By Katie Rosenbrock
TheActiveTimes.com

It's a familiar scenario for many: You're at the gym when you unintentionally overhear the two nice women on the treadmills next to you discussing the parameters of their exercise routines, or a trainer doling out a piece of fitness advice to their client. You catch something they say and to yourself think one of two things: "Wait, is that really true? or "I'm pretty sure that's definitely wrong."

The point is, there's lots of questionable and flat-out false fitness advice floating all around -- in the gym, online, on TV, and in magazines.

"As a fitness professional with almost 20 years of experience, I've seen and heard a lot about fitness," says Maurice D. Williams, a NASM and NSCA certified trainer and the owner of Move Well Fitness. "In my days of training clients, watching people exercise, and exercising myself, there probably has not been a day that’s gone by that I haven't heard something that made me cringe."

Yes, there are "fitness tips" so wrong that they can make a trainer cringe, so we decided to find out which are the worst offenders. Williams calls this cringe-worthy advice "gym science," or un-true information that tends to float around in gym conversations.

"Typically speaking, they either have been proven wrong or are not proven at all,” he said.

We asked a few trainers to share the worst advice they’ve ever heard.

Trainers Share Worst Fitness Advice They've Heard

Bad Advice: Don't lift heavy weights, it will bulk you up
 

Bad Advice: Don't lift heavy weights, it will bulk you up

Unfortunately this is still a misconception that’s sometimes communicated to women who fear building "too much" muscle as a result of training with heavy weights. "Women aren’t built the same way that men are," says Minna Herskowitz, a NFPT certified personal trainer and owner of Sandbox Fitness. "Our bodies are different -- we don’t have as much testosterone as men."

Bad Advice: Don't lift heavy weights, it will bulk you up
 

Bad Advice: Don't lift heavy weights, it will bulk you up

She explained that unless you use supplements and significantly increase your caloric intake, lifting weights won’t cause you to gain excessive muscle mass. In fact, all women should consider adding some form of resistance training to their overall exercise routine, as it provides several important health benefits.

Bad Advice: If you lift heavy you'll burn more calories
 

Bad Advice: If you lift heavy you'll burn more calories

Whenever it comes to calories, don’t let anyone tell you how many you’ll burn doing a certain activity or that a certain exercise burns more than another. Calorie burn is extremely individualized based on a number of different factors, meaning everyone burns calories at a different rate. Adria Ali, a NASM certified personal trainer and creator of Fit Tip Daily says whether this advice is true or not, the problem is that it’s dangerous.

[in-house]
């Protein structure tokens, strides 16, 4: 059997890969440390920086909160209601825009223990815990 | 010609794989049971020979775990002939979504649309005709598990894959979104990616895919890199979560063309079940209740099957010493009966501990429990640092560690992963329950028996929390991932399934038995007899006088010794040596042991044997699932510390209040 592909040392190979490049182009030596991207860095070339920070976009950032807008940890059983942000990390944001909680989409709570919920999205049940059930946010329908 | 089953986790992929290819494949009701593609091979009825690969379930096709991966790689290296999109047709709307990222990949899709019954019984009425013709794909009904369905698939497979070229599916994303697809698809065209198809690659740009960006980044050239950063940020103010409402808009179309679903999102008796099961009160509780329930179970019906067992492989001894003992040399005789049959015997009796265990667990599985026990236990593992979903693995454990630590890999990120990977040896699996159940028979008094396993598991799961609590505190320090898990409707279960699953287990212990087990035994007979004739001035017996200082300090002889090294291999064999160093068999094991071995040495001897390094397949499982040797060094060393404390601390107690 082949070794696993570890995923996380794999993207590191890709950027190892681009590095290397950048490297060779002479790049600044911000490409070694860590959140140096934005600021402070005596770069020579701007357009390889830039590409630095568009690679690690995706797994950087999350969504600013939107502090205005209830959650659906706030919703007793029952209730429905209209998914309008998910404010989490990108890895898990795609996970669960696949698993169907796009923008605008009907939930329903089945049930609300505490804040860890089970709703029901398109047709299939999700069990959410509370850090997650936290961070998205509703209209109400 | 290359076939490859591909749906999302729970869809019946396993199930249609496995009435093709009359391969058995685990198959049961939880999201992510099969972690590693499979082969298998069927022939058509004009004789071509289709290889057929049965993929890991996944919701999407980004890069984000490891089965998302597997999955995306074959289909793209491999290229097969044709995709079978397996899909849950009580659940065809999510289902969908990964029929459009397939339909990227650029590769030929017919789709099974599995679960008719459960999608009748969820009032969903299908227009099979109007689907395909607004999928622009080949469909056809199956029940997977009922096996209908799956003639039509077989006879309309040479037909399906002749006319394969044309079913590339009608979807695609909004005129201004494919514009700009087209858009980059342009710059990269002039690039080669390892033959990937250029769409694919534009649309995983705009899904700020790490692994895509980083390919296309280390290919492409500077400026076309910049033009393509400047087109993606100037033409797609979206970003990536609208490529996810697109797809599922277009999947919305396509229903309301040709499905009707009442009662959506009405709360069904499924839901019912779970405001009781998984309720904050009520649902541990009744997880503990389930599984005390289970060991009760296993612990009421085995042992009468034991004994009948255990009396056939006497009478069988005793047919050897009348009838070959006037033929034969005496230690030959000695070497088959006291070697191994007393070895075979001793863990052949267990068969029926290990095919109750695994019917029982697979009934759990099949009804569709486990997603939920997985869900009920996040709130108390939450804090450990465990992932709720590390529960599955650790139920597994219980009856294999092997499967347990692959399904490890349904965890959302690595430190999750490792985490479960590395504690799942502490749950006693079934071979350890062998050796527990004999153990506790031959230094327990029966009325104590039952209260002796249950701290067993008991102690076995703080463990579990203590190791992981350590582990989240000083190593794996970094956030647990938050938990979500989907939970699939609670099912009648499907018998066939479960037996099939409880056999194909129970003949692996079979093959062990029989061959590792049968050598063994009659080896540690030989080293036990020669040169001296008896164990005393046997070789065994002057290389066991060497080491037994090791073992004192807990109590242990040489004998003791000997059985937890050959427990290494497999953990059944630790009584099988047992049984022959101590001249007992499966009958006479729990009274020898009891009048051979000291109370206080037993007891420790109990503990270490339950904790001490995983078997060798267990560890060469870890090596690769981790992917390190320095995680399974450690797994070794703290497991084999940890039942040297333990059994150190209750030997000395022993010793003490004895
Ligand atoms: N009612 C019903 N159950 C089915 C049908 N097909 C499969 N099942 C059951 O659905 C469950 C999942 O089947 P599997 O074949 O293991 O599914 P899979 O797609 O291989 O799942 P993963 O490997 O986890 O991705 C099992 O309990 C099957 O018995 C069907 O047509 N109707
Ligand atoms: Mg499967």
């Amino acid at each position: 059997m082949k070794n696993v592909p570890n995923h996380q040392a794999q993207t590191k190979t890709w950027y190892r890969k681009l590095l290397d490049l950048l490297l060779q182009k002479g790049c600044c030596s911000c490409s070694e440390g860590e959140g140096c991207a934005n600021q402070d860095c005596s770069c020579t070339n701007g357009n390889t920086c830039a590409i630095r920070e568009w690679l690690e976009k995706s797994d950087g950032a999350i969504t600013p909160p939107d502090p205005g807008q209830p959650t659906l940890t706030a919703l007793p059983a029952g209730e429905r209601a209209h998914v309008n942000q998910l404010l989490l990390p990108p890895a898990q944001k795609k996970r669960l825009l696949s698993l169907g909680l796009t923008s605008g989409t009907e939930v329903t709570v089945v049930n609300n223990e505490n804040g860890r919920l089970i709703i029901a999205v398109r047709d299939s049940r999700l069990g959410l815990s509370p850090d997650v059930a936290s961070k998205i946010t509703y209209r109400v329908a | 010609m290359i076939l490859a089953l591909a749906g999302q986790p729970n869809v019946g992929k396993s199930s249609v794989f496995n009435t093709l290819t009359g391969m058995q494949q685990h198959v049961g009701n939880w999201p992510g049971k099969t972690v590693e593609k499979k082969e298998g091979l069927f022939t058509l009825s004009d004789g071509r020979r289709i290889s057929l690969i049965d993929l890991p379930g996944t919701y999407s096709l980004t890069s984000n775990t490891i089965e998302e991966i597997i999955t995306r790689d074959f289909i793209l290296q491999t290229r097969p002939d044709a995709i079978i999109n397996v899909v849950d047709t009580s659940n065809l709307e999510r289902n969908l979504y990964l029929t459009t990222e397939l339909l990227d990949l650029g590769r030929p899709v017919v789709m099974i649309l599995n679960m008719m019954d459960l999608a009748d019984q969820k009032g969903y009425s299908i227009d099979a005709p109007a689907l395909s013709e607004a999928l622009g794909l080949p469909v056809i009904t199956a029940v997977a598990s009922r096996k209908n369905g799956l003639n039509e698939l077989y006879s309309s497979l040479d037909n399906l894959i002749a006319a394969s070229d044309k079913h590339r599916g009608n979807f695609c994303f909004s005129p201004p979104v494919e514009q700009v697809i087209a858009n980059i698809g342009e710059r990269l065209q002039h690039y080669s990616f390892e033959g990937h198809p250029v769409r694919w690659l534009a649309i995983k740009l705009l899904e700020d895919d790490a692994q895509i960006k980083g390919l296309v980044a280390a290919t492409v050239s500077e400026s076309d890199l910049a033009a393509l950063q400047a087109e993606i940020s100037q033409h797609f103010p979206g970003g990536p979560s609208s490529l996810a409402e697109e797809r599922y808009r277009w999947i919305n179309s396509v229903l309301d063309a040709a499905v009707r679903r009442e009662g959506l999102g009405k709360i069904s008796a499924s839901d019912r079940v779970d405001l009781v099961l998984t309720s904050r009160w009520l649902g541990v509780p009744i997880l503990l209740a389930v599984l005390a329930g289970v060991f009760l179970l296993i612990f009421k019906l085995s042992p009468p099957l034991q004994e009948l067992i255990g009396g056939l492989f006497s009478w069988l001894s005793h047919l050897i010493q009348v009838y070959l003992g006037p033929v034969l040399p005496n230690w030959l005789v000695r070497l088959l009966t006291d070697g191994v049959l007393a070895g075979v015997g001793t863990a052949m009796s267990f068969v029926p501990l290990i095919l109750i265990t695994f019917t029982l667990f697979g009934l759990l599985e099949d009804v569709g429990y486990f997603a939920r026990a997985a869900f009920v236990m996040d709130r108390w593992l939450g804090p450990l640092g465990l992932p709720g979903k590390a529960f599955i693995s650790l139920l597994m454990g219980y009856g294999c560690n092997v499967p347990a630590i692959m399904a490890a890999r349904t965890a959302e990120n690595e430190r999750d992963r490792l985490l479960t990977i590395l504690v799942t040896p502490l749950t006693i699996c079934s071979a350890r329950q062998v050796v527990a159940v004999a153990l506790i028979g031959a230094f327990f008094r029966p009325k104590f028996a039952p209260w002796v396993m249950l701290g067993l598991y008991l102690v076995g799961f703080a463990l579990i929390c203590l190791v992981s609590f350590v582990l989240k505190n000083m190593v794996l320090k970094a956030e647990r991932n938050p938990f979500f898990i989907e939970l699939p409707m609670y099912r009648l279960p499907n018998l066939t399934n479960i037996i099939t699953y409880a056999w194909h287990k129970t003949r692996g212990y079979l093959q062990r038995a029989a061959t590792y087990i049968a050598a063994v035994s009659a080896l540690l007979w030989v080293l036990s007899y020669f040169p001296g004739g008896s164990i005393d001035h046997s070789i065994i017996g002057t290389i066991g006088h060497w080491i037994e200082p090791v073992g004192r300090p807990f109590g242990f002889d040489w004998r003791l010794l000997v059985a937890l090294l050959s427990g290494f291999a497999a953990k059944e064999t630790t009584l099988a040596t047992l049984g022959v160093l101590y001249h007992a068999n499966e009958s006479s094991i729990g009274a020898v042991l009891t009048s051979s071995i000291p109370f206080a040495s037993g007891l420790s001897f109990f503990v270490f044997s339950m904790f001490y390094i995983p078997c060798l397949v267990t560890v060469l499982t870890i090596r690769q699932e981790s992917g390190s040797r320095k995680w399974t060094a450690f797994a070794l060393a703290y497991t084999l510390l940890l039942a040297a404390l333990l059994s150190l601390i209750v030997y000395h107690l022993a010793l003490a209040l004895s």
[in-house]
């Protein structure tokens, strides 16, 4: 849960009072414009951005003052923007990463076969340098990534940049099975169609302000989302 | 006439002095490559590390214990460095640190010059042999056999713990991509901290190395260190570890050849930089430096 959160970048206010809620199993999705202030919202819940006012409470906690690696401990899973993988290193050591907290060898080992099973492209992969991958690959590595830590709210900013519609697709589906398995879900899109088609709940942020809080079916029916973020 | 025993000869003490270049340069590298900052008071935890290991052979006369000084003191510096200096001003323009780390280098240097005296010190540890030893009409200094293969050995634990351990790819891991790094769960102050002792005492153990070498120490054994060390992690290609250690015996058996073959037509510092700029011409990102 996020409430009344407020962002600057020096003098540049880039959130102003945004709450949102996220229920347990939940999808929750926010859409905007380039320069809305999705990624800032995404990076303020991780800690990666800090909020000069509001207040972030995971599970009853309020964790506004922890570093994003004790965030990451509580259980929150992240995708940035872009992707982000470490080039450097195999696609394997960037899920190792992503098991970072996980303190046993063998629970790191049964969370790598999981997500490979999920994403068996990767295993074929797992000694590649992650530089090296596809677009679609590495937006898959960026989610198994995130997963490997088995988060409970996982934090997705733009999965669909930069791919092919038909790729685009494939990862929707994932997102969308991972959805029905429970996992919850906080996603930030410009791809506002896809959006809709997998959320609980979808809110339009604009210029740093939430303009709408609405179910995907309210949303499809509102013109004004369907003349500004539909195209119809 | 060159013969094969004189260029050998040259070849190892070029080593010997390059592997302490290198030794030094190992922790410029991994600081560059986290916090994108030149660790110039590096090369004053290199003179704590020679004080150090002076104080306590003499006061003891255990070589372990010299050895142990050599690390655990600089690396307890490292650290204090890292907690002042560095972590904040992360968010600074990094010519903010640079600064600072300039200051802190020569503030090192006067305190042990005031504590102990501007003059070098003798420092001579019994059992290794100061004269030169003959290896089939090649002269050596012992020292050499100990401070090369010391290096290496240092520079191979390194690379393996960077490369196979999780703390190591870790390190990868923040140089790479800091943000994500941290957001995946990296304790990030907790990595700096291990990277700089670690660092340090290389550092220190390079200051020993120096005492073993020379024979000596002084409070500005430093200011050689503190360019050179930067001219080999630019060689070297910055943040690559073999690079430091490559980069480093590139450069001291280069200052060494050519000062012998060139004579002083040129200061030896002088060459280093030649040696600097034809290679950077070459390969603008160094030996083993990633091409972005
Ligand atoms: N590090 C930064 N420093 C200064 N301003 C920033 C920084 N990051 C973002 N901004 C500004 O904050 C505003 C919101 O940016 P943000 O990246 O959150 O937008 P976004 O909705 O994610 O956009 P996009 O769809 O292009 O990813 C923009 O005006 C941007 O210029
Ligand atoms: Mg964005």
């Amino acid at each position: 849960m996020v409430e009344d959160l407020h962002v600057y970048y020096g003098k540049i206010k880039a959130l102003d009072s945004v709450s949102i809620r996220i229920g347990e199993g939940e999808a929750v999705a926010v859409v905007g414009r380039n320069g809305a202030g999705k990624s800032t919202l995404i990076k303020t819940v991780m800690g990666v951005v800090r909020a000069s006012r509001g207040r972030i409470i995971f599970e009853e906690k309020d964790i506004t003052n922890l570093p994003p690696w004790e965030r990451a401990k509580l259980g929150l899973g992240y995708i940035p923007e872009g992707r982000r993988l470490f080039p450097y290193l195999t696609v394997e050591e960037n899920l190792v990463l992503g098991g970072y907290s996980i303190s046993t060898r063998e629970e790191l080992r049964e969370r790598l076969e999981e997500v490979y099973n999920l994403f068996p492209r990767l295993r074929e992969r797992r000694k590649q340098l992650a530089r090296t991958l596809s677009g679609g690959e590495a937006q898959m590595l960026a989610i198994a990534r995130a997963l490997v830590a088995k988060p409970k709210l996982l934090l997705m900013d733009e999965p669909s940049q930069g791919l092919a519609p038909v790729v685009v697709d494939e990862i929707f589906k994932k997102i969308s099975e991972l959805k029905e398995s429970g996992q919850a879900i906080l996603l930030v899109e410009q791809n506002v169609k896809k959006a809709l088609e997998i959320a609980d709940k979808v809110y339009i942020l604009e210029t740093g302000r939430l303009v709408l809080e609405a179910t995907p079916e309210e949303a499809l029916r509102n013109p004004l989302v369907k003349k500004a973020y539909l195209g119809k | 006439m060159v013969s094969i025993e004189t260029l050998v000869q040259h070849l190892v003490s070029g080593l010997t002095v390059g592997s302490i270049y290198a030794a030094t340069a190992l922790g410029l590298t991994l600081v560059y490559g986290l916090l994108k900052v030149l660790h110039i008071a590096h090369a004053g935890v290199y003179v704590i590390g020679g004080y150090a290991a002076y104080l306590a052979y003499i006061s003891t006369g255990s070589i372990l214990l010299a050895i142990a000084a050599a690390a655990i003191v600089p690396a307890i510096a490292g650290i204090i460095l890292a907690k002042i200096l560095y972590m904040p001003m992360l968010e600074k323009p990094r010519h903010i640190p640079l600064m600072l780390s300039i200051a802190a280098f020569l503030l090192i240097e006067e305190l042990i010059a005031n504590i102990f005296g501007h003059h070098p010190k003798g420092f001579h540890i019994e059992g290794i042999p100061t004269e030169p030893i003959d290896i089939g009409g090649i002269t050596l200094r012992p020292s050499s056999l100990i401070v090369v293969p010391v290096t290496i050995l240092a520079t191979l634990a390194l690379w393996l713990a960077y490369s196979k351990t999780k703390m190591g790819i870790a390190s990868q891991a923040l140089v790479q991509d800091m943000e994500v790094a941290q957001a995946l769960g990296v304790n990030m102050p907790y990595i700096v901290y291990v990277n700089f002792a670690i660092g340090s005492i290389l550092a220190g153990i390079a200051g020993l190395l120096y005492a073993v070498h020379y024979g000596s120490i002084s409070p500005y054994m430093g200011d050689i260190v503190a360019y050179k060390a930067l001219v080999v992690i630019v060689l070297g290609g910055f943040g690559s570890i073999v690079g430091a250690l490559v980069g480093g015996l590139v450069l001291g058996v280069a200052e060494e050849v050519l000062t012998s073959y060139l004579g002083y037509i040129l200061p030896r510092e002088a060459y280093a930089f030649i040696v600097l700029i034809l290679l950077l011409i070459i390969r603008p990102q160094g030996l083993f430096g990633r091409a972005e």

Bad Advice: If you lift heavy you'll burn more calories
 

Bad Advice: If you lift heavy you'll burn more calories

"A new gym-goer or someone just getting back in shape is bound to hurt themselves lifting too heavy right off the bat," she said. Instead of worrying about how many calories you’ll burn, focus on exercising safely by starting out at an appropriate level and working your way up to more challenging exercises and weights as you progress.

Bad Advice: If you want to lose weight, just do cardio
 

Bad Advice: If you want to lose weight, just do cardio

"Cardio is an important factor in weight loss," says Ali. "However, lifting weights allows the body to burn more calories at rest and it has a longer after-burn affect." A truly effective weight loss plan will include both cardio and resistance training.

Bad Advice: If you want to lose weight, just do cardio
 

Bad Advice: If you want to lose weight, just do cardio

Resistance training will help to increase your lean muscle mass. This can enhance weight loss efforts because muscle is “metabolically active” tissue, which in order to be maintained demands energy (read: calories) from your body over a longer period of time.

Bad Advice: Do high reps and light weights to get 'toned'
 

Bad Advice: Do high reps and light weights to get 'toned'

"This one always make me cringe," says Saul Juan Antonio Cuautle, a certified personal trainer and the CEO and Founder of MOS Training Systems. "First of all, there is no such thing as 'toning.' When people say the word 'tone,' what they mean is, 'I don’t want big, bulky muscles. I want high levels of muscle definition.'"

Bad Advice: Do high reps and light weights to get 'toned'